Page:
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The structure and dynamics of ecological communities is determined and regulated by several key processes that influence in the species distribution and abundance (e.g., selection, drift, speciation, and dispersal), and by ecological interactions as competition and predation. The relative importance of competition and predation will depend largely on the local assemblage of species, the type of predators, or the degree of niche segregation. Amphibians constitute an ideal system to address these questions, as they are key species in the trophic webs with a profound role in several ecological processes. Moreover, the effect of amphibian larvae in the aquatic systems and their trophic niche largely depend on their complex ecological interactions with competitors and predators, as they respond to them altering their morphology and behavior. As amphibians continue showing generalized dramatic and global population declines, it is essential to fully characterize the functional role of amphibians in the natural systems to understand the possible consequences of their local declines and extinction. The main objective of this thesis is to know the regulatory potential of amphibian larvae according to the environmental conditions, focusing on the research about their role over other trophic levels, and their interactions with the aquatic vegetation, comparing their effects in Mediterranean and Neotropical systems. By means of experiments with mesocosms, which simulate the environmental conditions in controlled conditions, I evaluated the effect of a guild of amphibian larvae from Doñana National Park on several biological and physicochemical parameters of the system. We detected an important effect of amphibian larvae on these parameters, mostly when at high larval density, causing a marked reduction of plants biomass, increasing water turbidity and several nutrients like the ammonia. Amphibian larvae also affected algae abundance, indirectly inferred by estimating chlorophyll concentration in the water, and they reduced zooplankton diversity. However, these changes were not produced as a consequence of all amphibian species, but they were caused mainly to the larvae of the western spadefoot toad (Pelobates cultripes). The larvae of this species are disproportionally larger than the other amphibian larvae of the area, and they consume a large amount of macrophyte biomass. This species by itself altered the zooplankton composition, as the presence of tadpoles of P. cultripes increased the relative proportion of copepods in respect to cladocerans. Urodeles (newts and salamanders) can also contribute to this bias in the zooplankton community, as they are efficient carnivorous that can considerably alter the zooplankton community composition. Apart from density, we also experimentally manipulated the presence of native and invasive predators, which were introduced either freely roaming or caged in the mesocosms to distinguish their non-consumptive predator effects. The direct consumptive effects of the invasive predator, the red swamp crayfish, were very harmful in the great survival reduction of amphibians as well as in the physicochemical characteristics of the system (e.g., marked increase in water turbidity and nutrients, pronounced reduction of the plants biomass). Using stable isotopes, we evaluated the trophic plasticity of the amphibian larvae community derived of the changes in the environmental conditions detected in the former experiment. We observed variations in the stable isotopic values for carbon (¿13C) and nitrogen (¿15N) among species and according to the treatments the amphibians were exposed to. High larval density, presence of P. cultripes and presence of red swamp crayfish produced a decrease in the ¿13C of amphibians, related to an increase in carbon-depleted resources in their diet such as detritus or zooplankton. Therefore, the opportunistic feeding of amphibians is widely conditioned by competition, whereas the indirect predator effects are negligible in this temperate system. However, in neotropical systems predators have a greater structuring role in the amphibian community, altering the relative trophic position of the different studied species in central Panama, and changing their growth rate and survival. Furthermore, the community composition also has a great effect in the trophic niche of the amphibian larvae as we distinguished changed in the ¿15N of some of the amphibian species. Since our results bring to light that anuran larvae of temporary aquatic systems are important primary consumers, and not only of phytoplankton or periphyton but also of aquatic macrophytes, this thesis also try to figure out the feeding preferences of different amphibian larvae regarding several species of macrophytes and charophytes. The western spadefoot toad is the greatest macrophyte consumer, showing special preference for those from the genus Callitriche. Herbivory by amphibian larvae can have an important role in these ecosystems, affecting the community composition of plants, their reproductive phenology or their seed dispersal. In fact, the role of amphibian larvae in the direct or indirect ¿through seed predators- seed dispersal of aquatic plants has been ignored until the present study, and therefore our data are the first observations concerning this. Apart from the seeds directly ingested from the plants, tadpoles can also consume the seeds buried in the seed bank while feeding on detritus, as it is a common resource for tadpoles. We observed that between 9 and 32% of the tadpoles, depending on the species, transported seeds or spores from the pond vegetation. Among them, P. cultripes was the species with greatest number of seeds. The preferred plant in the feeding experiment (Callitriche) was also the one from which we found in greatest number in the tadpole feces, whose germination rate was between 40 and 88% depending on the tadpole species. The results of this thesis reveal the important role of amphibian larvae on the complex community structure of aquatic systems. Thus, it is essential to widen our knowledge in respect to their functional role aiming to anticipate and understand the consequences of their pronounced and predictable population declines.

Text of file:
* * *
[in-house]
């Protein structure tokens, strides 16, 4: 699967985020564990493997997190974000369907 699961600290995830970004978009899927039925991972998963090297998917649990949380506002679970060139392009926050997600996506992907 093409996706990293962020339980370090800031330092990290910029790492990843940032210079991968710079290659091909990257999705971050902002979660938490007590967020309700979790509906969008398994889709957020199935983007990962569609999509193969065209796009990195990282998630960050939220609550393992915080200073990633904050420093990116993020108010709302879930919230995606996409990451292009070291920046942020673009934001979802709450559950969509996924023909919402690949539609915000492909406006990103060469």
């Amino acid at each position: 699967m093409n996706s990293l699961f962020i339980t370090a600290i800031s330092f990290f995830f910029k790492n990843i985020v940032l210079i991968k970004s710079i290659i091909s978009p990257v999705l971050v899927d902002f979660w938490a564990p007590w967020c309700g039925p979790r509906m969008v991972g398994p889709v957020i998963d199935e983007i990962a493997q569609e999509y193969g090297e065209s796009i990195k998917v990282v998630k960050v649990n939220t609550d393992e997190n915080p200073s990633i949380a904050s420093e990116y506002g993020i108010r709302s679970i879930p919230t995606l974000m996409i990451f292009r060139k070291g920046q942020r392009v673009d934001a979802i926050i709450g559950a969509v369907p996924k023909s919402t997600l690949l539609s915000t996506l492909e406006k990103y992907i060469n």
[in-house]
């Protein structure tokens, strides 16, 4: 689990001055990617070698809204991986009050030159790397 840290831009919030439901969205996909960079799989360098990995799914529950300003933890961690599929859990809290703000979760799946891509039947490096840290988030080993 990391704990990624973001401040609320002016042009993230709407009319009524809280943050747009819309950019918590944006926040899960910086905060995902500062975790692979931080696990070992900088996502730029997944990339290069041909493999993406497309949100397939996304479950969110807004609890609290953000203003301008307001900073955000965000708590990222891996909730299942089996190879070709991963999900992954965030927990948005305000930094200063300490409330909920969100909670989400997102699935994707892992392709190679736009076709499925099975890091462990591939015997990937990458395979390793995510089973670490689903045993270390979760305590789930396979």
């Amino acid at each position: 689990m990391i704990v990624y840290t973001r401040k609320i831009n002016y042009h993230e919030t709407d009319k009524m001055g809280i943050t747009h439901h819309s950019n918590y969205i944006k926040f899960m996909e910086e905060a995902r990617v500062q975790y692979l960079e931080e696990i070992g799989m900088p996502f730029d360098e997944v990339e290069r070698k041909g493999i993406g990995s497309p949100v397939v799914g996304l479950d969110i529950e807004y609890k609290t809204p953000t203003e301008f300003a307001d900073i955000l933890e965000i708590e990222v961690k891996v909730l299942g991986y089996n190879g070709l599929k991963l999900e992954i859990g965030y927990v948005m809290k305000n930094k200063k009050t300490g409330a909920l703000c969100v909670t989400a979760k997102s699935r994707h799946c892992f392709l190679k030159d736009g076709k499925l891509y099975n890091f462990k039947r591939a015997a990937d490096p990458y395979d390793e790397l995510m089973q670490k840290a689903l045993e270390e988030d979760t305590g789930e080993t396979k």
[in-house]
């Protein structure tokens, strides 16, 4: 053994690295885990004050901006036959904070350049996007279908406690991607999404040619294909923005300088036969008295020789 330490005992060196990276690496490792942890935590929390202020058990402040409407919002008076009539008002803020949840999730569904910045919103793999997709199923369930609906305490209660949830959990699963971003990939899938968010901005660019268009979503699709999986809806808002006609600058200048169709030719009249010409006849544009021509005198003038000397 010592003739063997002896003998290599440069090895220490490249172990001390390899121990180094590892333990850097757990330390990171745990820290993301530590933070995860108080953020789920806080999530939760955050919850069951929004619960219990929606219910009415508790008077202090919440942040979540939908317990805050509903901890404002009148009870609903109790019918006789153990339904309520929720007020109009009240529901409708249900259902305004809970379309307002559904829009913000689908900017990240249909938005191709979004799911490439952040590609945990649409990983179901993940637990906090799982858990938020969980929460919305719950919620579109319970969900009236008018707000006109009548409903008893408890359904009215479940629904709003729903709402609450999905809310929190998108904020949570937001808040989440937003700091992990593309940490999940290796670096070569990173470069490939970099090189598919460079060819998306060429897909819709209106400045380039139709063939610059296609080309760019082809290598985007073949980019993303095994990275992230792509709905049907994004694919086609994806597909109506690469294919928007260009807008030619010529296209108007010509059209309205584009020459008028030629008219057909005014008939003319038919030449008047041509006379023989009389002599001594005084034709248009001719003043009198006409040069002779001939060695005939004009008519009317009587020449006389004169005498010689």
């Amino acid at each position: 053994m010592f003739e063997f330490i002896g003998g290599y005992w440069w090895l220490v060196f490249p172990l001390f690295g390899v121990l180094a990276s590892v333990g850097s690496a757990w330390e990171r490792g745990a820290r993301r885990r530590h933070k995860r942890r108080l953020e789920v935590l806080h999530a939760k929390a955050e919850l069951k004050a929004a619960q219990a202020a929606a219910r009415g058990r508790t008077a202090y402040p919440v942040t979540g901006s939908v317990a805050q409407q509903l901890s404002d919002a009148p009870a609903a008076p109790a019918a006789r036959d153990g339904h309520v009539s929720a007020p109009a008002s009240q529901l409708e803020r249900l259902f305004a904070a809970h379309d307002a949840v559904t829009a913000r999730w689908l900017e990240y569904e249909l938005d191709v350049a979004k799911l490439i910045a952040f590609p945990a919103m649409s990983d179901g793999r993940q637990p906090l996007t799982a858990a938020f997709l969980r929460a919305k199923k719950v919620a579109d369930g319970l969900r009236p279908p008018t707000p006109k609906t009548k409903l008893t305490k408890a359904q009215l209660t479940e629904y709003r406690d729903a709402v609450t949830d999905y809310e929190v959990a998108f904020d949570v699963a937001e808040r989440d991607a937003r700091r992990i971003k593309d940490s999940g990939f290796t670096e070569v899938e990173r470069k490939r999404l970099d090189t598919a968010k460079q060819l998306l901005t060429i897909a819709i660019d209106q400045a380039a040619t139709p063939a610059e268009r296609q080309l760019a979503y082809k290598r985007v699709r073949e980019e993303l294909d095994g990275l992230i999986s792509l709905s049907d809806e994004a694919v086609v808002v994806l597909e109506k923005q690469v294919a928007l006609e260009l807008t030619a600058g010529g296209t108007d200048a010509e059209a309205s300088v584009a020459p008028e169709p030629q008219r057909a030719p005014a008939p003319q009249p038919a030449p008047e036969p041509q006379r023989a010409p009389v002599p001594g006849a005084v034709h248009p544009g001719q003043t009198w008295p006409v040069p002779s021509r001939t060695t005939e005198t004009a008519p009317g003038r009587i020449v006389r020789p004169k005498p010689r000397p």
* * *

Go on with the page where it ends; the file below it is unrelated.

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Programa de Doctorado en Estudios Medioambientales